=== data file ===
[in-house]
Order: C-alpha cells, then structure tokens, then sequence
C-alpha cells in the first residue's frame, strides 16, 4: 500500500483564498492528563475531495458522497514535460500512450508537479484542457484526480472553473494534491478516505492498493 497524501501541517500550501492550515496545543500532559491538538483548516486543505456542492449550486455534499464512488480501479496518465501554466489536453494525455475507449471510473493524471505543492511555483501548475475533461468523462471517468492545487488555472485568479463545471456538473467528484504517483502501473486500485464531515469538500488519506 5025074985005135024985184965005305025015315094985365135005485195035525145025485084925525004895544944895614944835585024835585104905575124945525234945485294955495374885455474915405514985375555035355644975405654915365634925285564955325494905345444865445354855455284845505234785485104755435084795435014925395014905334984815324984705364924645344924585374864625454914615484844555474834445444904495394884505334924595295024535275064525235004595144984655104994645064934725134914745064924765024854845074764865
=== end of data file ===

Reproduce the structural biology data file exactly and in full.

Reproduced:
[in-house]
Order: C-alpha cells, then structure tokens, then sequence
C-alpha cells in the first residue's frame, strides 16, 4: 500500500483564498492528563475531495458522497514535460500512450508537479484542457484526480472553473494534491478516505492498493 497524501501541517500550501492550515496545543500532559491538538483548516486543505456542492449550486455534499464512488480501479496518465501554466489536453494525455475507449471510473493524471505543492511555483501548475475533461468523462471517468492545487488555472485568479463545471456538473467528484504517483502501473486500485464531515469538500488519506 5025074985005135024985184965005305025015315094985365135005485195035525145025485084925525004895544944895614944835585024835585104905575124945525234945485294955495374885455474915405514985375555035355644975405654915365634925285564955325494905345444865445354855455284845505234785485104755435084795435014925395014905334984815324984705364924645344924585374864625454914615484844555474834445444904495394884505334924595295024535275064525235004595144984655104994645064934725134914745064924765024854845074764865